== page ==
The Holy Trinity church in 1970. Image Credit: Supplied picture

Dubai: From its humble beginnings, the Holy Trinity Church has now been serving Anglican worshippers in the UAE for more than 40 years.

At its compound in Oud Metha Road, Bur Dubai, the church was once the only building to be seen among the desert sands when it was inaugurated in 1970.

However, today the compound and the church have grown — both literally and metaphorically. Now, the compound — which hides the two original spires that can be seen in old pictures — includes 26 rooms where people from around the world come to worship.

The Chaplaincy includes Dubai and Sharjah with the Northern Emirates and is part of the Anglican Diocese of Cyprus and The Gulf. The Right Reverend Michael Lewis, 54, is Bishop of the Diocese of Cyprus and The Gulf. He began his ministry in 2007.

The compound's land was formally dedicated to Christians in Dubai in 1970. Before this time, the Mission to Seafarers took care of the needs of worshippers in the emirate.

The Church has now spread from Dubai to Jebel Ali (Christ Church), Ras Al Khaimah and Fujairah and the Oud Metha compound hosts approximately 100 different churches.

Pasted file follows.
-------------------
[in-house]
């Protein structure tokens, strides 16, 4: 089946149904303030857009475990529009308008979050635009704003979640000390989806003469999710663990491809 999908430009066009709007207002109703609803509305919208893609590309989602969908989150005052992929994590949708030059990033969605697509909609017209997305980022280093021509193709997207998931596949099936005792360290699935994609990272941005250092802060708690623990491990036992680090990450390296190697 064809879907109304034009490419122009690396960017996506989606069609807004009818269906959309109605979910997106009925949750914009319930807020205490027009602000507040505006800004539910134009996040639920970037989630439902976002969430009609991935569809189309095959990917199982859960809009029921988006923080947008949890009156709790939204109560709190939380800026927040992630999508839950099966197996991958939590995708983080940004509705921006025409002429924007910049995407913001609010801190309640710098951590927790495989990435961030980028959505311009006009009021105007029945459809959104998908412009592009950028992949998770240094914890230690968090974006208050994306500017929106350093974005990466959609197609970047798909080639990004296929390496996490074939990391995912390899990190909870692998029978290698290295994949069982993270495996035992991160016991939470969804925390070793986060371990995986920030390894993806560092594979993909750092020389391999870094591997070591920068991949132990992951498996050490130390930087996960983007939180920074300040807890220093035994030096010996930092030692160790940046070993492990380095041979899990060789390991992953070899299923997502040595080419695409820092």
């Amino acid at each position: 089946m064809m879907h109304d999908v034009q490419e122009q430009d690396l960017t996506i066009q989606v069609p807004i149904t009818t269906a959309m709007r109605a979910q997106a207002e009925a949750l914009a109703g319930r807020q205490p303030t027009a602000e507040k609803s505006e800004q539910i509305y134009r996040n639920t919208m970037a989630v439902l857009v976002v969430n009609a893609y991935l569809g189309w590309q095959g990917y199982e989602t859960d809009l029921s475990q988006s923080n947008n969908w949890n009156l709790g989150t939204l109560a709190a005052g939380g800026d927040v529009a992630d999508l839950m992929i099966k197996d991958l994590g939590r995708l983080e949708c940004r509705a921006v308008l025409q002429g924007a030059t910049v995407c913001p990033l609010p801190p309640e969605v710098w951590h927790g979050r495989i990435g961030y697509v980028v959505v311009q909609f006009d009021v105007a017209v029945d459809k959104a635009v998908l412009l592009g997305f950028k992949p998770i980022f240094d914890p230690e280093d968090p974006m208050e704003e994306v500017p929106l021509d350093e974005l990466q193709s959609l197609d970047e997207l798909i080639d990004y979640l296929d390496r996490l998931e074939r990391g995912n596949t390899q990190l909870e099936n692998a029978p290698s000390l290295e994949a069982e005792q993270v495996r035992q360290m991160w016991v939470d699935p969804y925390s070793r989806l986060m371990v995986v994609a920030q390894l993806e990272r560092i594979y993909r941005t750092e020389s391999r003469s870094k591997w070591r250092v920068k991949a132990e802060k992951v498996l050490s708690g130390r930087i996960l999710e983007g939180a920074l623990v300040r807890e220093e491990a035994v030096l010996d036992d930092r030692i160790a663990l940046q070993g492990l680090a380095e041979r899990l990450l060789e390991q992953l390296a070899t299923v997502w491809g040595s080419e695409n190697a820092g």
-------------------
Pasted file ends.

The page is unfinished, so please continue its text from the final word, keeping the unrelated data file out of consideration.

Reverend John Weir said he had been at Holy Trinity for the past six years and would soon take an early retirement.

"Originally it was just a small church for the British community… and it's their imagination and generosity that's made it ecumenical and encouraged people of all races," he told Gulf News.

‘Different nationalities'

Services were conducted at the compound in languages including English, Arabic, Urdu, Hindi, Malayalam, Tamil, Chinese, Tagalog, Greek, Russian, Korean, French and Amharic, he said.

"We have a lot of different nationalities," Rev Weir said, continuing that he would be preaching that evening at the new Burmese church.

"We established a permanent Chinese church in the main church this month. Maybe one day we will have a Nepali church. The point is to have as many languages, so people can worship in as many languages as possible," he said.

Rev Weir said between 11,000 and 12,000 people attend services at Holy Trinity every Friday.

Coupled with the Roman Catholic church in the same road, he estimated that between 25,000 and 26,000 Christians worshipped on Oud Metha road on a Friday.

Reverend Kenneth Ridgewell said he took up his appointment as first Chaplain of what was then the "Chaplaincy of Dubai and Sharjah" in 1969, and his "parsonage" was a flat above a printing shop in Cinema Square (now Nasser Square).

Holy Trinity held a number of events to celebrate its 40th anniversary. Collections have been taken since June 2009 on every Friday, Sunday and Tuesday to be put towards renovating the church, in particular paying for new pews.

Other fundraising events have also been held and the church also raises funds at its permanent thrift shop.